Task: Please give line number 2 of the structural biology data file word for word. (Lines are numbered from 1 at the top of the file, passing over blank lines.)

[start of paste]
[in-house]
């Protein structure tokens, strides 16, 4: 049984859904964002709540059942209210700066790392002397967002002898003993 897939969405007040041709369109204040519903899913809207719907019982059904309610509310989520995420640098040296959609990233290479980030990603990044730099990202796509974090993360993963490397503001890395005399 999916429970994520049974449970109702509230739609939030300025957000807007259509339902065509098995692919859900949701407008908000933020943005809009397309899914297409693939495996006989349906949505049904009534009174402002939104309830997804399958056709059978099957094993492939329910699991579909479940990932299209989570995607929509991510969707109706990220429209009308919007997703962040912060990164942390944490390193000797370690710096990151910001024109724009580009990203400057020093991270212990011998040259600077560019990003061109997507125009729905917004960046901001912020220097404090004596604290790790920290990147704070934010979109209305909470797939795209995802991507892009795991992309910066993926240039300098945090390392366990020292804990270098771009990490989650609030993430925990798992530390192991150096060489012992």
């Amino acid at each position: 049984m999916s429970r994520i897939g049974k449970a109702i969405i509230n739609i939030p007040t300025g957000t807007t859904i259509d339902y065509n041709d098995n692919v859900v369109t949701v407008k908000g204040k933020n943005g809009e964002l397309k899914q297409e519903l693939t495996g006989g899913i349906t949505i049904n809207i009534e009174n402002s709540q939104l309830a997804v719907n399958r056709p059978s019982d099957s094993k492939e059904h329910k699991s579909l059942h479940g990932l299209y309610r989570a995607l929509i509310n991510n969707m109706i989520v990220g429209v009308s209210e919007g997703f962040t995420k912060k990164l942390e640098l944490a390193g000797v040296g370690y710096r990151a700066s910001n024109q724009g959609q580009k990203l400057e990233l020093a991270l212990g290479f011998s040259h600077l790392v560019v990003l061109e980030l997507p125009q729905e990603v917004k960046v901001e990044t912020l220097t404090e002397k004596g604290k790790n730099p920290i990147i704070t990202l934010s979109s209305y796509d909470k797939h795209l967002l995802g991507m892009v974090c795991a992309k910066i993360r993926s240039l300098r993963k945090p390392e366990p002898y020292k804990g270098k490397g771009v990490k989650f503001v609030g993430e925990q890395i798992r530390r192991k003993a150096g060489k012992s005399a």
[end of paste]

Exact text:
């Protein structure tokens, strides 16, 4: 049984859904964002709540059942209210700066790392002397967002002898003993 897939969405007040041709369109204040519903899913809207719907019982059904309610509310989520995420640098040296959609990233290479980030990603990044730099990202796509974090993360993963490397503001890395005399 999916429970994520049974449970109702509230739609939030300025957000807007259509339902065509098995692919859900949701407008908000933020943005809009397309899914297409693939495996006989349906949505049904009534009174402002939104309830997804399958056709059978099957094993492939329910699991579909479940990932299209989570995607929509991510969707109706990220429209009308919007997703962040912060990164942390944490390193000797370690710096990151910001024109724009580009990203400057020093991270212990011998040259600077560019990003061109997507125009729905917004960046901001912020220097404090004596604290790790920290990147704070934010979109209305909470797939795209995802991507892009795991992309910066993926240039300098945090390392366990020292804990270098771009990490989650609030993430925990798992530390192991150096060489012992």